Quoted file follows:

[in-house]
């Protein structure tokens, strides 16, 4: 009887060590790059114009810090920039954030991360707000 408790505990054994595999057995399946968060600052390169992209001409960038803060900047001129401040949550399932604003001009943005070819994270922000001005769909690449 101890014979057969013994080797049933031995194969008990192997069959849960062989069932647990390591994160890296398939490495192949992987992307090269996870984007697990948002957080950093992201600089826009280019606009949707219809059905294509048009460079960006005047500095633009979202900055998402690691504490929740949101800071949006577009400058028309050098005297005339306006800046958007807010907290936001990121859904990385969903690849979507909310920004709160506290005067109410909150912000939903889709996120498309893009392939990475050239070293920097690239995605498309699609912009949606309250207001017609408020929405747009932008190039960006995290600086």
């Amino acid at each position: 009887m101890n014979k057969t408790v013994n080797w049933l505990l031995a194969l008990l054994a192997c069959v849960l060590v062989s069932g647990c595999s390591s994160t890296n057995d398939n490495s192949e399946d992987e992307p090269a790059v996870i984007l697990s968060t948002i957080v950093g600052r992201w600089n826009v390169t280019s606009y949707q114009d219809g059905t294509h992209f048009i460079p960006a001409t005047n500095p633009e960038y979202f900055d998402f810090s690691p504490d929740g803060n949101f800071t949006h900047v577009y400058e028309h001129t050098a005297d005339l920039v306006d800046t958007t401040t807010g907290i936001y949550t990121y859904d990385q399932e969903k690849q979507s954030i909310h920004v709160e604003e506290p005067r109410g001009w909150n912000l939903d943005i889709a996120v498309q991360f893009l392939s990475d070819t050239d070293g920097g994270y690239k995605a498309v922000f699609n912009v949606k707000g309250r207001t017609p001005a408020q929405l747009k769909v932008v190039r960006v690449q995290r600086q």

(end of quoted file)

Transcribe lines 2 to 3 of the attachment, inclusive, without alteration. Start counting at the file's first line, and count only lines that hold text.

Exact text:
């Protein structure tokens, strides 16, 4: 009887060590790059114009810090920039954030991360707000 408790505990054994595999057995399946968060600052390169992209001409960038803060900047001129401040949550399932604003001009943005070819994270922000001005769909690449 101890014979057969013994080797049933031995194969008990192997069959849960062989069932647990390591994160890296398939490495192949992987992307090269996870984007697990948002957080950093992201600089826009280019606009949707219809059905294509048009460079960006005047500095633009979202900055998402690691504490929740949101800071949006577009400058028309050098005297005339306006800046958007807010907290936001990121859904990385969903690849979507909310920004709160506290005067109410909150912000939903889709996120498309893009392939990475050239070293920097690239995605498309699609912009949606309250207001017609408020929405747009932008190039960006995290600086």
């Amino acid at each position: 009887m101890n014979k057969t408790v013994n080797w049933l505990l031995a194969l008990l054994a192997c069959v849960l060590v062989s069932g647990c595999s390591s994160t890296n057995d398939n490495s192949e399946d992987e992307p090269a790059v996870i984007l697990s968060t948002i957080v950093g600052r992201w600089n826009v390169t280019s606009y949707q114009d219809g059905t294509h992209f048009i460079p960006a001409t005047n500095p633009e960038y979202f900055d998402f810090s690691p504490d929740g803060n949101f800071t949006h900047v577009y400058e028309h001129t050098a005297d005339l920039v306006d800046t958007t401040t807010g907290i936001y949550t990121y859904d990385q399932e969903k690849q979507s954030i909310h920004v709160e604003e506290p005067r109410g001009w909150n912000l939903d943005i889709a996120v498309q991360f893009l392939s990475d070819t050239d070293g920097g994270y690239k995605a498309v922000f699609n912009v949606k707000g309250r207001t017609p001005a408020q929405l747009k769909v932008v190039r960006v690449q995290r600086q």